Today we celebrate the Feast of Pope St. Gregory the Great (540-604), one of only four pontiffs to receive the title “the Great.” St. Gregory, who is also a Doctor and Father of the Church, wrote several important works including Liber Regulae Pastoralis and the Dialogues, a collection of the lives of the saints. He revitalized the liturgy, helping to give us what has become known as “Gregorian Chant,” and supported many great missionaries including St. Columban and St. Augustine of Canterbury.
The other “Great” popes achieved similar accomplishments. Pope St. Leo the Great (400-461) fought many heresies, strengthened the Church, and met personally with Attila the Hun, persuading him not to attack Rome. Pope St. Nicholas the Great (800-867) was canonized by his successor for his great administrative reforms, defense of the Church from secular rulers, and his support of St. Ansgar in the missionary work to Scandinavia. In our own day, some people have called Pope St. John Paul II “the Great” in recognition of how he tirelessly traveled the world, preaching continuously in word, writing, and deed, and reformed and revitalized the Church through the implementation of the Second Vatican Council.
A few other saints have received the title, including St. Albert the Great and St. Gertrude the Great. St. Albert received the title during his lifetime for the extreme breadth of writings, which covered everything from Aristotle, astrology, and biology, to friendship, phrenology, theology, and zoology. St. Gertrude received the title from Pope Benedict XIV because of her spiritual and theological work, especially the devotion to the Sacred Heart, and to differentiate her from another Benedictine saint of the same name.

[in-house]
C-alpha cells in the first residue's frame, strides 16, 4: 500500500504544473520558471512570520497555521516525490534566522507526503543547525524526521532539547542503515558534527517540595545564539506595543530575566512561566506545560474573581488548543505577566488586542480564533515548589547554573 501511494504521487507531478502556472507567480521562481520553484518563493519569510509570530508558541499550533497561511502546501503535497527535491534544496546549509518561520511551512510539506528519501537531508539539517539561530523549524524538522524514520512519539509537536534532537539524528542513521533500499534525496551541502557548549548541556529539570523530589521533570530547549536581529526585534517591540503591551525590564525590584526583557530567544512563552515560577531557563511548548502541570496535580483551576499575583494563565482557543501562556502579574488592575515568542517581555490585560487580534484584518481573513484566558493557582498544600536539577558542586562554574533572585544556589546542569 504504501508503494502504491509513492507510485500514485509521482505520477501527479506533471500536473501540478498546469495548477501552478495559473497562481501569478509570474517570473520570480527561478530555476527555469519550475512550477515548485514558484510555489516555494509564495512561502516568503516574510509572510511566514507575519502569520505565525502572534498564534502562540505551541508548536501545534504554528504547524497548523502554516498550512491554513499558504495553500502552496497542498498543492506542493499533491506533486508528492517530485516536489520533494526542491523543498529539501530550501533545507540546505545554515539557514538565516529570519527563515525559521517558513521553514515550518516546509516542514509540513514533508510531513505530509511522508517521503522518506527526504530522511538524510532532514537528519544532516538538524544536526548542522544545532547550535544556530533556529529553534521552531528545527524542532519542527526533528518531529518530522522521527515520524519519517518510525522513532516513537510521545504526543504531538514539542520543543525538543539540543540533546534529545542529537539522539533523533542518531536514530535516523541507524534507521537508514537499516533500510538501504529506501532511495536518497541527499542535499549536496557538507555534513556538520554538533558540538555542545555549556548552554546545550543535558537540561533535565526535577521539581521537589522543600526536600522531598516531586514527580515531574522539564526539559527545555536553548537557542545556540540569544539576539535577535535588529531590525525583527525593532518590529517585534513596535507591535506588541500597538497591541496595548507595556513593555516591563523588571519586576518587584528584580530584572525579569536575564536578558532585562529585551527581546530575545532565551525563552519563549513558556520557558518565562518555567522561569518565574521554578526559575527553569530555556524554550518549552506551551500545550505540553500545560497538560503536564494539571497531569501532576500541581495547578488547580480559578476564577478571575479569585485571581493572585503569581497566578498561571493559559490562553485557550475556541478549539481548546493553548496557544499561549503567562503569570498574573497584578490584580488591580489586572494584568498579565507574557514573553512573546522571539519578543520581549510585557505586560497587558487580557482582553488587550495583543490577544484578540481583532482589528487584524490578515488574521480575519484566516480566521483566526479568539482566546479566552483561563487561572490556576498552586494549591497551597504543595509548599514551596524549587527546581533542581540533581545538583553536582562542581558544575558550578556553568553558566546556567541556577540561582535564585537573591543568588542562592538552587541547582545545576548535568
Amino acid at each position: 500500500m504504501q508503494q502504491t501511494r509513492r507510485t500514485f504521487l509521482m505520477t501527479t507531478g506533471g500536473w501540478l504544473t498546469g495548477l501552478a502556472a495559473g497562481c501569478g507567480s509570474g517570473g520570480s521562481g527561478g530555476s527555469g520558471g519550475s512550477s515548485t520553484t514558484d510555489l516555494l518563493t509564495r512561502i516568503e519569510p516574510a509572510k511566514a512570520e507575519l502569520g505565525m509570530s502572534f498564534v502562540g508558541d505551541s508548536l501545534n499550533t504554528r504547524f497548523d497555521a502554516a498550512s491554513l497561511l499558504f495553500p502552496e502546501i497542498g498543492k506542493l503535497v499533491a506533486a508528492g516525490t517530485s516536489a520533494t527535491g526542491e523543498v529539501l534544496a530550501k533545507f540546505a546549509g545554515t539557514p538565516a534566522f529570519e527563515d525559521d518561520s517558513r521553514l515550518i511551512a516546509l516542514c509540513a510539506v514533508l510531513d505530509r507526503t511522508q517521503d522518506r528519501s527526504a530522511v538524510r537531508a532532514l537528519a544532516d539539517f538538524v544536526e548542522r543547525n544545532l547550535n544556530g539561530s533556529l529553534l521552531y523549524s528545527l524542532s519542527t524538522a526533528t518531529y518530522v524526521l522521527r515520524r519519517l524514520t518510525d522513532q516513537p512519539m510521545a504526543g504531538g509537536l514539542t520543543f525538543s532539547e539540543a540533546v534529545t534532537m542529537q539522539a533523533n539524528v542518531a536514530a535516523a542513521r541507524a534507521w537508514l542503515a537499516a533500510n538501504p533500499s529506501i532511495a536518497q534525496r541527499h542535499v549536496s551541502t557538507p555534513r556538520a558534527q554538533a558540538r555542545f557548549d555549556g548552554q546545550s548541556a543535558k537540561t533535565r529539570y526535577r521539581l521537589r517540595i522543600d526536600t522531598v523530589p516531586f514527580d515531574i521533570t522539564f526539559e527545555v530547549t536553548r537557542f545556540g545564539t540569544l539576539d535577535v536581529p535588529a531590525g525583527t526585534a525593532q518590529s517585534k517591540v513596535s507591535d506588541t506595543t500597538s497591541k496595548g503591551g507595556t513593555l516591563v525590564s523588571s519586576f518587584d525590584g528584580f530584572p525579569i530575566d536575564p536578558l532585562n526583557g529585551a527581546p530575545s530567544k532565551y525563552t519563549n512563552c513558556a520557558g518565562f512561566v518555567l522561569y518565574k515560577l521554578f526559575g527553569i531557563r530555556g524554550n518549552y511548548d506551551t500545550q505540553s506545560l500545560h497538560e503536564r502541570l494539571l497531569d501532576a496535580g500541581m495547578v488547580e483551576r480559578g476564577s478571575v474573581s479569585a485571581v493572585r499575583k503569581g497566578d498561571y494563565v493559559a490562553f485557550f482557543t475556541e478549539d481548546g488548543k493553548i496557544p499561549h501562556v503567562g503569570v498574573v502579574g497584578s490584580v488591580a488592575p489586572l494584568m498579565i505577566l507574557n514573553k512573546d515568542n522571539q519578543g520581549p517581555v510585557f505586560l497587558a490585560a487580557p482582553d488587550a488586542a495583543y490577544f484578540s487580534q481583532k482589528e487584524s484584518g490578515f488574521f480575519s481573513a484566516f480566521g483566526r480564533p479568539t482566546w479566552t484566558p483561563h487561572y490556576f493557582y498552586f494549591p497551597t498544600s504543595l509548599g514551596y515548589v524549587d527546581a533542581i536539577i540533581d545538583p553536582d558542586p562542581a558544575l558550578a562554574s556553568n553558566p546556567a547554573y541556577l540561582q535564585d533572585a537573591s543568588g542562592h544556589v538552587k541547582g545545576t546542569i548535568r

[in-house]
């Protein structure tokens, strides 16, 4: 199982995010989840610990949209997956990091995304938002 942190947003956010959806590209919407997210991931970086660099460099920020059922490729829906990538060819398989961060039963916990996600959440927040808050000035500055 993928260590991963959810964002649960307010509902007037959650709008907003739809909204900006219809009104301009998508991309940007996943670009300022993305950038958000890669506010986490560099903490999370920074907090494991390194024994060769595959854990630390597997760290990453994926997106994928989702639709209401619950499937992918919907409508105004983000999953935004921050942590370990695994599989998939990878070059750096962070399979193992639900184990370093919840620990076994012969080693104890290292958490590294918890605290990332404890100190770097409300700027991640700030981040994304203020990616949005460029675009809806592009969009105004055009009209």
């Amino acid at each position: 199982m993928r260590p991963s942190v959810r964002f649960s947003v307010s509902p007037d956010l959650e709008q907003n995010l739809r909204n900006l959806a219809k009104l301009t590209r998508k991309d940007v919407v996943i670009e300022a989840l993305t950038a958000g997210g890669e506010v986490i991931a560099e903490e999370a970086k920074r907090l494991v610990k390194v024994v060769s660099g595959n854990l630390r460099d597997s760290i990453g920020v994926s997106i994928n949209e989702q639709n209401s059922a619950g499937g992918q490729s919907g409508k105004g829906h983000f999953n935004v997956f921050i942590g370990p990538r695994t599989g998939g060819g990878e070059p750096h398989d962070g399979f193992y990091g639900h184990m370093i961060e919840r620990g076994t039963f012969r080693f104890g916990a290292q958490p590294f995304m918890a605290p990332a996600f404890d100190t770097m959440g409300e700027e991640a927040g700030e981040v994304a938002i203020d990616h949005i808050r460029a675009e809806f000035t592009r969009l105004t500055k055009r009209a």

We recognize civil leaders with the same title for grand accomplishments, often uniting military victories with advancements in culture and the arts. Alexander the Great conquered much of the known world in ten short years. Alfred the Great and Cnut the Great were given the title for their unification of England. Similarly, Frederick the Great of Prussia united the country with stunning military victories and was also a great patron of the arts. In Russia, Ivan the Great (III), Peter the Great, and Catherine the Great all added substantive territory to Muscovy and the Russian Empire, and they also promoted the sciences and arts. Ivan IV could not receive the title because his grandfather already had it. Instead, he received “The Terrible,” a term which has a similar meaning—though with quite different moral overtones—to that of the power and awesomeness of God that we see in Psalm 66.
Heirs of great rulers often fall short of their fathers. Selim “the Sot” (the drunkard) was the heir to Suleiman the Magnificent in the Ottoman Empire. Louis the Pius, the son of Charlemagne, basically lost his father’s empire, but was spared a negative title because he supported the Church and the chroniclers writing the histories were monks.
Most of us are more like the heirs of great rulers than we are the “Great”s. We will not accomplish great things, build monuments, or write great works that will be revisited and remembered here on earth for centuries. Indeed, we may even destroy some of what the great rulers built. As Mother Teresa reminds us, most of us are not called to great things, but we can all do small things with great love. Doing great things may not lead us to fulfillment. Doing the task we are given by God well and with great love, no matter how small, will lead us to that happiness we so desire. In the end, the only title that ultimately matters is the one that we hope will precede our name: Saint.
Pope St. Gregory the Great, pray for us.
Image: Tony the Tiger